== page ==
Reptile Reproduction - Anatomy & Physiology
The evolutionary development of reptiles depended primarily on them being able to discard the attachment to a watery or humid environment for survival and breeding perposes. Of the numerous features exibited by reptilia as a group, the most important in an evolutionary context are:
- Almost all reptiles are covered by a protective layer of dry skin with almost no glands. The epidermis is raised to form scales or scutes. This prevents excessive water loss, thus is essential for terrestrial existence.
- They developed a large, yolked egg, allowing the embryo sufficient food reserves to develop fully before hatching. The yolked egg is surrounded by protective extra-embryonic membranes (the amnion and allantois), serving for respiration and the storage of waste. There is also a protective calciferous shell to prevent it from drying out.
The pineal gland and the hypothalamus/pituitary gland interpret environmental stimuli into hormonal change to regulate reproduction. In temperate species, rising temperatures and increased daylight stimulates the gonads, whereas in tropical species, food availability and rainfall are more important.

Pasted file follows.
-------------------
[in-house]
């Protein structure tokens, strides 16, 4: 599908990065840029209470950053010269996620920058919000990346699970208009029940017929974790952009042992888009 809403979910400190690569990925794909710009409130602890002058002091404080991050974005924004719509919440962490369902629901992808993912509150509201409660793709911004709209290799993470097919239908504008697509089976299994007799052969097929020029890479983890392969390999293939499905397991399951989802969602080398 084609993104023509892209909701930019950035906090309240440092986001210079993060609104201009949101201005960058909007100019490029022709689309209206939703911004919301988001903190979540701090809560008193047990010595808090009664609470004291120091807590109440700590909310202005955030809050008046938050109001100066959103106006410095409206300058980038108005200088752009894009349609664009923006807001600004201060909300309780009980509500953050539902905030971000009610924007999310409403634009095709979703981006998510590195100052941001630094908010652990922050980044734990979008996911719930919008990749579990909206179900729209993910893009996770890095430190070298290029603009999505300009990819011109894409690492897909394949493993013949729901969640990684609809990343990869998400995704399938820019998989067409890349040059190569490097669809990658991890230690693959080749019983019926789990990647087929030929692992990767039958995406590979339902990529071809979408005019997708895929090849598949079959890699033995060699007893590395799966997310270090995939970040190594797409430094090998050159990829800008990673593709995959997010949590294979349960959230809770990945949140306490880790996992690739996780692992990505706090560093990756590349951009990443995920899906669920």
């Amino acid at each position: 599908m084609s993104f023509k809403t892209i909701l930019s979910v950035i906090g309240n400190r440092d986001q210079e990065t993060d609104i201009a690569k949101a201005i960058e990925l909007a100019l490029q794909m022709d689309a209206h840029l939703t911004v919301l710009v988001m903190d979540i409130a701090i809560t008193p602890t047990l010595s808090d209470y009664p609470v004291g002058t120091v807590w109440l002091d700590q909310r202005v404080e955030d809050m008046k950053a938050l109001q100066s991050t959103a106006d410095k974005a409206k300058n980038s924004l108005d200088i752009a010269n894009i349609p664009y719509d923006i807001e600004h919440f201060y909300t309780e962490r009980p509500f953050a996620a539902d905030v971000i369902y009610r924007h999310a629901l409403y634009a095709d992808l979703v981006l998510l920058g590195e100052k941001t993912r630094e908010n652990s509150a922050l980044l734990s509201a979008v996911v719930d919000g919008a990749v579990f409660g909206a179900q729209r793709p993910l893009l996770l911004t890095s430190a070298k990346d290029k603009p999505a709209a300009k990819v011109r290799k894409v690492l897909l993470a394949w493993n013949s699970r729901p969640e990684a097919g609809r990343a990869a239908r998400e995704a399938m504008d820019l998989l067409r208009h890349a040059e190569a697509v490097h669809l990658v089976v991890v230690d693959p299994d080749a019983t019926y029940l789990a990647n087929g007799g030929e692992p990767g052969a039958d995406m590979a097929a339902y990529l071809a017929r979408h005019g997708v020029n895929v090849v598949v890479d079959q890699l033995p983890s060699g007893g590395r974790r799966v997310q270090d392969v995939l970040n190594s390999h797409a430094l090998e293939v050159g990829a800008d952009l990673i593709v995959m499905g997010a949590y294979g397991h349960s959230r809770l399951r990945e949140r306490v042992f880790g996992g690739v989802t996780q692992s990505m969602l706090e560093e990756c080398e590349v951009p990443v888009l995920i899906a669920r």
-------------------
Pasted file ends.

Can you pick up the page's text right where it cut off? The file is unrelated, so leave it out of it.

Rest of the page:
Hormones of Reproduction
- The main trigger of hormones involved in reproduction is increasing light.
- Melatonin, produced by the pineal gland, is only secreted at night. Thus, production declines when the days are longer, regulating circadian rhythm.
- Melatonin stimulates the hypothalamus to produce gonadotrophin releasing hormone (GnRH).
- GnRH stimulates the anterior pituitary gland to produce leutinizing hormone (LH) and follicle stimulating hormone (FSH).
- FSH stimulates follicle growth.
- LH stimulates production of sex steroid hormones, ovulation and formation of the corpus luteum.
- Oestrogen stimulates vitellogenesis of the follicles and the LH surge, triggering ovulation.
- Post ovulation, the regressing follicle becomes a corpus luteum and produces progesterone.
- Progesterone maintains pregnancy by inhibiting argenine vasotocin and prostaglandin in the uterine smooth muscle.
- When the corpus luteum regresses, argenine vasotocin induces uterine smooth muscle contraction, which is then regulated by prostaglandins.
- Argenine vasotocin has the same function as Oxytocin in mammals.
Two types of sexual determination can occur in reptiles, Gynotypic or Temperature Dependent Sex Determination (TDSD).
Gynotype Sex Determination
- Reptiles differ from mammals in that the female is heterogametic (ZW) and the male is homogemetic (ZZ).
Temperature Dependent Sex Determination (TDSD)
- Occurs in many lizards, some turtles and all crocodiles.
- Sex of the embryo is not determines by sex chromosomes.